The vast majority of the time, our government finds a way to protect minority rights while ensuring majority rule, especially in cases dealing with religious liberty. Mark Rienziof the Becket Fund for Religious Liberty points to religious exceptions for Quakers drafted into the military who have moral objections to war, corrections workers who oppose capital punishment on religious grounds and health-care personnel who view abortion as the taking of innocent life. This is why state lawmakers have tried to protect religious freedom, even as society tries to change the definition of marriage. But in the face of lawsuits and boycotts, it seems religious freedom is losing ground to cultural conformity.


Moments like this are clarifying for people of faith. They remind us that “our citizenship is in heaven,” as Paul observed. There’s a reason Peter described us as “strangers and aliens” in a foreign land. Peter and Paul knew from experience that there are here-and-now consequences to following the call of conscience.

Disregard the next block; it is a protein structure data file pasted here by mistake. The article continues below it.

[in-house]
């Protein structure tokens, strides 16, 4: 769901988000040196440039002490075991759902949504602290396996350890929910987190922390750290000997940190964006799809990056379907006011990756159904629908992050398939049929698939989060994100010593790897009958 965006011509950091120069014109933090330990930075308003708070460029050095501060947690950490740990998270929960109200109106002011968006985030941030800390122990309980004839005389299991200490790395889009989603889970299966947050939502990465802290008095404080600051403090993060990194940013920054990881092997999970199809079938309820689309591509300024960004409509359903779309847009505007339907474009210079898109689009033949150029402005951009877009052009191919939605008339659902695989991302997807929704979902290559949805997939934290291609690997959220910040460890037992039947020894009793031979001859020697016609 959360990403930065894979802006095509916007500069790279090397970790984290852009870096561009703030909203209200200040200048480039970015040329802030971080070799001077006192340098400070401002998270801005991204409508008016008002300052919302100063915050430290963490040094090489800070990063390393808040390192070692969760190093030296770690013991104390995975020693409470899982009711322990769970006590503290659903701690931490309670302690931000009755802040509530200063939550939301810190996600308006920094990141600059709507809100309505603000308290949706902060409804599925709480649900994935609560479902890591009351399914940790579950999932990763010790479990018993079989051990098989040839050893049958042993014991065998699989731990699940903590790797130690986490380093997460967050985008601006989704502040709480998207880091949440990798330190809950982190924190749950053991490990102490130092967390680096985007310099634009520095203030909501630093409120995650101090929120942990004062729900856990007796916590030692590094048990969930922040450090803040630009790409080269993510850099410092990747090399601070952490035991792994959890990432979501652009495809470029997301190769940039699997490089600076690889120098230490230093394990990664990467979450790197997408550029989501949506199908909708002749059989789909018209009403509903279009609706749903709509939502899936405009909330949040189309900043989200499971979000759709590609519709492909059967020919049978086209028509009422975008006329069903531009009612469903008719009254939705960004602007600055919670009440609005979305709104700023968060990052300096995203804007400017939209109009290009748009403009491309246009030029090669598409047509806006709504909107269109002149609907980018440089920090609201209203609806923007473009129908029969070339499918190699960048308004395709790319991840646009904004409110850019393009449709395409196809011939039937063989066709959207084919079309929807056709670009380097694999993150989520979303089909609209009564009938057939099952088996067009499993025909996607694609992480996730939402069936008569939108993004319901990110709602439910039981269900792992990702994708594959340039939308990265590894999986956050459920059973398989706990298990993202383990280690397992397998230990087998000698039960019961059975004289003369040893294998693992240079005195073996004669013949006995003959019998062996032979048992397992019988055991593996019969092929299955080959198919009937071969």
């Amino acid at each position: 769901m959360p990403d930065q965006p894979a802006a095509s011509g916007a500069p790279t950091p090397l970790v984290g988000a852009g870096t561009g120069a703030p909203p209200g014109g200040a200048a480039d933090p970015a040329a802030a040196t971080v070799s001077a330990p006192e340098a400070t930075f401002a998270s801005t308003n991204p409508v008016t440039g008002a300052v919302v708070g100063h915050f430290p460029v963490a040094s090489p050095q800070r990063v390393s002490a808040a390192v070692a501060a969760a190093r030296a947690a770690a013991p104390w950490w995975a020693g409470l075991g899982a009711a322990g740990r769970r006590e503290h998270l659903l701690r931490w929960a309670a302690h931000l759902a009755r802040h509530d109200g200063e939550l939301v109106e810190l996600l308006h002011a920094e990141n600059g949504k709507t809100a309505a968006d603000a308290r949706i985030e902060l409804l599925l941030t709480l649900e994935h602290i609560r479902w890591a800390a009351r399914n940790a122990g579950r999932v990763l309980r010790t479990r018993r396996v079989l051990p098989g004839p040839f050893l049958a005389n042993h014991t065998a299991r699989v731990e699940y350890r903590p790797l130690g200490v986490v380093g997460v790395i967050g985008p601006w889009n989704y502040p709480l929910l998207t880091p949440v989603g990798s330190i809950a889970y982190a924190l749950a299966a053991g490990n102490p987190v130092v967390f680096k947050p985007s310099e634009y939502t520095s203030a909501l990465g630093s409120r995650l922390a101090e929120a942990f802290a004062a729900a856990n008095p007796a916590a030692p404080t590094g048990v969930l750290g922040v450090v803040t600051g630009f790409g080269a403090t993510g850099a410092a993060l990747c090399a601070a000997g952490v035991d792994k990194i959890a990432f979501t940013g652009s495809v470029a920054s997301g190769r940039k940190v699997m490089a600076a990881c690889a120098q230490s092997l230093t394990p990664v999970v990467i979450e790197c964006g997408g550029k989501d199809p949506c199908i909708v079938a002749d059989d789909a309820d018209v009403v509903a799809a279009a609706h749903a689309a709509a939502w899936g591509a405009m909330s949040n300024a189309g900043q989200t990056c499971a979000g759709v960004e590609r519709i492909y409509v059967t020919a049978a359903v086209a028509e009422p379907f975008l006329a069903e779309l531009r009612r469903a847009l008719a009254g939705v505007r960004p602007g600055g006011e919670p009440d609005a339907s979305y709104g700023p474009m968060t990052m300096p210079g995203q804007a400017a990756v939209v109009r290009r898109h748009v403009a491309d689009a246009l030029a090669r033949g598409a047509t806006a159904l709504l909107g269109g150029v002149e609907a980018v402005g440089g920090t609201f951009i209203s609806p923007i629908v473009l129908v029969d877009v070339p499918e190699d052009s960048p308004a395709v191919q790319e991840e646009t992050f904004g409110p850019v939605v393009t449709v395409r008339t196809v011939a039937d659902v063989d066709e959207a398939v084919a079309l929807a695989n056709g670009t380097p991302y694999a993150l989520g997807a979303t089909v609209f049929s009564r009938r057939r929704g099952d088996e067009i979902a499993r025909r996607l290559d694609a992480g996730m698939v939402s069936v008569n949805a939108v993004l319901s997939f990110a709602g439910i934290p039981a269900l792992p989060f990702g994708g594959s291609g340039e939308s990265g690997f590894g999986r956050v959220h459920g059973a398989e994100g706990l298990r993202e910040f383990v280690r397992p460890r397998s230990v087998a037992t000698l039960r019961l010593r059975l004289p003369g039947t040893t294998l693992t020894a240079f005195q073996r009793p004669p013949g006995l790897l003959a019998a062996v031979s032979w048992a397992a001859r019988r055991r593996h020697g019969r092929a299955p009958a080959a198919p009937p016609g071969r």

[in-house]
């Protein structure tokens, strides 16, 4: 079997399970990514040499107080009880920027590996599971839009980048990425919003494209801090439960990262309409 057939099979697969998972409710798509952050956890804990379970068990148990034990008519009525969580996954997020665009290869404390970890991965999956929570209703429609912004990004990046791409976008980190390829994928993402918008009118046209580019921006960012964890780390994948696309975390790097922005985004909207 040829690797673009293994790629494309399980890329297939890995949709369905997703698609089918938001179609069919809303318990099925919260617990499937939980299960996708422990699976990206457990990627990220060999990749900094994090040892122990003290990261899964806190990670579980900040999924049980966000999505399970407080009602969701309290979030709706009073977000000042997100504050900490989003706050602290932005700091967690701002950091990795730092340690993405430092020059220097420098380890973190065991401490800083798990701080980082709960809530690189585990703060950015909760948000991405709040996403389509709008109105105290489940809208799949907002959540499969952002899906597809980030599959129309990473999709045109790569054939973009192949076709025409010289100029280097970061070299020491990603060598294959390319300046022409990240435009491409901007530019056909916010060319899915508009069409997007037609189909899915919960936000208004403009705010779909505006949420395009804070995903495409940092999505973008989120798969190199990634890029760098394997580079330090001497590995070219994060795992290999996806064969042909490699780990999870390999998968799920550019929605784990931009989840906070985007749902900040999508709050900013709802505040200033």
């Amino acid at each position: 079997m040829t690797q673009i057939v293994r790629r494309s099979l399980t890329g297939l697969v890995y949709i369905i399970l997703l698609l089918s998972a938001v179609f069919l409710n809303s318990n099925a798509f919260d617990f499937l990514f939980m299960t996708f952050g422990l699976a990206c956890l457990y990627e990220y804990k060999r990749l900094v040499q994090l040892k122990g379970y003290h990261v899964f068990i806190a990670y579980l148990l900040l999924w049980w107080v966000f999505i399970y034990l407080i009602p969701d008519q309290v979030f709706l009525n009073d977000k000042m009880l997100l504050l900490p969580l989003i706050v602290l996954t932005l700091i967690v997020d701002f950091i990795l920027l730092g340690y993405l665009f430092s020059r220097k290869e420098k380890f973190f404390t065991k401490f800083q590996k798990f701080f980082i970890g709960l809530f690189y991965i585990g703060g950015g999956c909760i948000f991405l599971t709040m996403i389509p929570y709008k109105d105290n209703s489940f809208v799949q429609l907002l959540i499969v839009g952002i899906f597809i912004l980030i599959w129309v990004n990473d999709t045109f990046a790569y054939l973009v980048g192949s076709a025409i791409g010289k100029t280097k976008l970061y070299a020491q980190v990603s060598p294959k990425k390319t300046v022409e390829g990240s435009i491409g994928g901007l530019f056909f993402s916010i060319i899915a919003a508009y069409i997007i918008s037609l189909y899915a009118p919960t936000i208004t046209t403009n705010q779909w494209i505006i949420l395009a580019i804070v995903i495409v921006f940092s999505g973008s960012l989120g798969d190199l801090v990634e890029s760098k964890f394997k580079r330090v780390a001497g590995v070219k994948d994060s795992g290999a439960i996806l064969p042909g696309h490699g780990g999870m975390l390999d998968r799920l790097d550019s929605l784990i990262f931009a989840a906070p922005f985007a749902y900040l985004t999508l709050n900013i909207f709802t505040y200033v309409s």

When ordered not to teach about Jesus, Peter boldly replied, “We must obey God, not human authority.” Peter was flogged and imprisoned.

Likewise, Paul was jailed and beaten for opposing Rome’s laws. It pays to recall that Paul’s unwillingness to bend to the mores of the culture around him—indeed the impact of his religious views on commerce in Ephesus—led to riots.

“A silversmith named Demetrius, who made silver shrines of Artemis, brought in a lot of business for the craftsmen there,” Luke explains. After noting how “We receive a good income from this business,” the silversmith told his fellow businessmen that “Paul has convinced and led astray large numbers of people here in Ephesus and in practically the whole province of Asia… There is danger not only that our trade will lose its good name, but also that the temple of the great goddess Artemis will be discredited.” With Ephesus in an uproar, Paul was spirited out of the city.

Now, as then, there is a cost when we follow our conscience—a price to pay. For those of us who oppose the redefinition of marriage, it might mean losing customers or clients or readers, congregants or parishioners, friends or elections. But there is also a reward. When we do what’s right, for the right reason, in the right way, we store up treasure in heaven.